Beyond Theme: Story's New Unified Field - Part II
By James Bonnet
In Part I of this series (read Part I here), I began an examination of the true source of unity in a great story and how that unity can be achieved. I introduced you to four of the elements that can influence that unity and add significantly to the clarity, meaning and power of your work. The unifying forces we examined so far are: The Value Being Pursued, which are the cherished values like life, health, wealth and freedom that we pursue in life as goals;the Problem, which is the central event of the story; the Threat, which is the cause of the problem, and the Anti-threat, which is the protagonist or hero that opposes the threat and solves the problem.
The Entity Being Transformed
A fifth source of unity is The Entity Being Transformed. The central character in a story goes through a transformation - but in a great story, this transformation is always in the context of the transformation of some larger entity. In real life, that larger entity is governments, religions, unions, businesses, institutions, families or other groups we form to help us pursue these values - i.e., we form governments to help us pursue life and liberty, hospitals to fight disease, schools to fight ignorance, armies to protect our freedom, police to prevent injustice, and so on. In story it's the same.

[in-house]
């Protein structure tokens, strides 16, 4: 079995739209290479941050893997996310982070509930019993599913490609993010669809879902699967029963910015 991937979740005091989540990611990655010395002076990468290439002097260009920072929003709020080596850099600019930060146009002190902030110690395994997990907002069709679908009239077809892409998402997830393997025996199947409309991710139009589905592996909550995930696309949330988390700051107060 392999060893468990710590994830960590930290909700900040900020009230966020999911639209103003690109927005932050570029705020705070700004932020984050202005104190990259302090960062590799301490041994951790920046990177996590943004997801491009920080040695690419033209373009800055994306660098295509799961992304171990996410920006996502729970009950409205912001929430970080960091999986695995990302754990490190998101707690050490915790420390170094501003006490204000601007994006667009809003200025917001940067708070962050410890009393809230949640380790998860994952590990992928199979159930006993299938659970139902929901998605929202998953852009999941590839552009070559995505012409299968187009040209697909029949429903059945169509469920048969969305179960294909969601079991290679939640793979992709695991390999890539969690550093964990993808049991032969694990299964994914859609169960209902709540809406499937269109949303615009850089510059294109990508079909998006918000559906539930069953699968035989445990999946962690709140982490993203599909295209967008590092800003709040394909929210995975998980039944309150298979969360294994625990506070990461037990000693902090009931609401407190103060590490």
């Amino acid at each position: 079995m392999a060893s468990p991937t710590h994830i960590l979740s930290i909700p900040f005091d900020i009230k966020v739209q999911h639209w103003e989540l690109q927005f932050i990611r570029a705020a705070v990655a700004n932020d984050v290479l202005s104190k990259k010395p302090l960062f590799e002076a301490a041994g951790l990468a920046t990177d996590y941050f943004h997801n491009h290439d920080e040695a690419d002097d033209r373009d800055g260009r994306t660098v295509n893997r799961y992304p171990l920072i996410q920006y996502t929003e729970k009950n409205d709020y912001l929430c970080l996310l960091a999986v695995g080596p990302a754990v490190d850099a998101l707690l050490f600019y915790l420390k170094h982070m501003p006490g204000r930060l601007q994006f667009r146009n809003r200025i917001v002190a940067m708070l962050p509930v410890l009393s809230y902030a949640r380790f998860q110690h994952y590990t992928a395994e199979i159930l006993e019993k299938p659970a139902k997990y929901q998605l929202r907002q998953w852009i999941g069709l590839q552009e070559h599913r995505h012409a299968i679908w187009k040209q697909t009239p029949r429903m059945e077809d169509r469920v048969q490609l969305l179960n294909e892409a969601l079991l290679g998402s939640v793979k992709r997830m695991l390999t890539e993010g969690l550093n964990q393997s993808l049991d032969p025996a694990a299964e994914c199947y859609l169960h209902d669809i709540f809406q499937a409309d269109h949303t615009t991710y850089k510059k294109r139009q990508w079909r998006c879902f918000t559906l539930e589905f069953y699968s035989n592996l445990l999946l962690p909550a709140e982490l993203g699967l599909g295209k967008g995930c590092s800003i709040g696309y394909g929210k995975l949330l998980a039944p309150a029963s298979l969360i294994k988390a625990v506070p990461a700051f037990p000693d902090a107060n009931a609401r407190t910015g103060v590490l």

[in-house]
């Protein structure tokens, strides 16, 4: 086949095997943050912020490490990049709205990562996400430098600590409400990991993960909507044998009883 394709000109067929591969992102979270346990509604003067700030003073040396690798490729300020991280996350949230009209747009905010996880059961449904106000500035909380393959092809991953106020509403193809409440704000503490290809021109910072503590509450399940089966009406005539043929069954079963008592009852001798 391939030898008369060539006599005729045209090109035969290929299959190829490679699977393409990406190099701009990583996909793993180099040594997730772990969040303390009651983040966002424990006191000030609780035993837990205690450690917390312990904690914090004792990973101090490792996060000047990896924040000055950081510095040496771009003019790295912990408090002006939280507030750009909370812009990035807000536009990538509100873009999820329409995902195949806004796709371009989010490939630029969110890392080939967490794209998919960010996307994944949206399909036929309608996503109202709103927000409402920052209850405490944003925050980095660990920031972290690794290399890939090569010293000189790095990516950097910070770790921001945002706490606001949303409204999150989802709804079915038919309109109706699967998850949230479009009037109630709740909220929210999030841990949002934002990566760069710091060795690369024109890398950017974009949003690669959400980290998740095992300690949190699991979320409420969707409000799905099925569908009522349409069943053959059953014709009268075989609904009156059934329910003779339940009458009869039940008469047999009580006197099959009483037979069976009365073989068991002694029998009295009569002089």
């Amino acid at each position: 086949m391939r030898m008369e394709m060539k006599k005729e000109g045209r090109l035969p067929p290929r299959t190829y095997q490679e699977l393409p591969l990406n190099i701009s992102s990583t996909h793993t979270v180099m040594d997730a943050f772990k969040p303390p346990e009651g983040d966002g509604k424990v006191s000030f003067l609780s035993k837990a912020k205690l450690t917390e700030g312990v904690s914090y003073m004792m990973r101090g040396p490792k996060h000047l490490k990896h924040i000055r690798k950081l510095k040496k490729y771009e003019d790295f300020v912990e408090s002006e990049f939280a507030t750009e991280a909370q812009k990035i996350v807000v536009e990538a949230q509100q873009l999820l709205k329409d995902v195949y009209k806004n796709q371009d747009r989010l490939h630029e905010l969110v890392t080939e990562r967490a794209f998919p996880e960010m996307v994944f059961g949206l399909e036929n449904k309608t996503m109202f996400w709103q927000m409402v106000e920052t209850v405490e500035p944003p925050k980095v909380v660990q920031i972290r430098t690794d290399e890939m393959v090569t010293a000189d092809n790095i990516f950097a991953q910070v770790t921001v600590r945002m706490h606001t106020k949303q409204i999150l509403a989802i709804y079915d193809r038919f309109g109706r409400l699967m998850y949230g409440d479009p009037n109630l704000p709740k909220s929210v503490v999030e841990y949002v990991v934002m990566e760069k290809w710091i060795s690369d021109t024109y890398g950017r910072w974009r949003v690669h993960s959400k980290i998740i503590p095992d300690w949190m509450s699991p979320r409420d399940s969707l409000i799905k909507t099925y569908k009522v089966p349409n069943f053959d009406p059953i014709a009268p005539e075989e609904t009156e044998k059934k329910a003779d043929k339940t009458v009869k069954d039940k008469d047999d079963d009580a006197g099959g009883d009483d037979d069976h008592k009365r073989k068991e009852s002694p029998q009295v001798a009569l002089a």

In Ordinary People and The Exorcist, the larger Entity Being Transformed is a family. In Jaws, it's an island. In The Sixth Sense and A Christmas Carol, it's a city. In The Silence of the Lambs, it's a state. In The Lord of the Rings, it's Middle Earth. In The Iliad and The Pianist, it's a country. In Gladiator, it's the Roman Empire. In Casablanca, it's the world. In Star Wars, it's an entire galaxy.
As a unifying force, the selected entity will exclude all the other entities related to the governing value, and limit the story to an examination of that one particular entity. And if it is a great story, which all of these stories are, we will learn a great deal about how that particular entity is organized. Hidden inside these entities are some amazing secrets, not the least of which is a dynamic model of the human psyche. The archetypes, patterns of action and cycles of transformation revealed in story are the same archetypes, patterns and cycles which run through every individual and every group, and are being played out in all of life's important stages. These are the forces that bring the threat and the anti-threat into being and create the hero's and the antihero's journeys.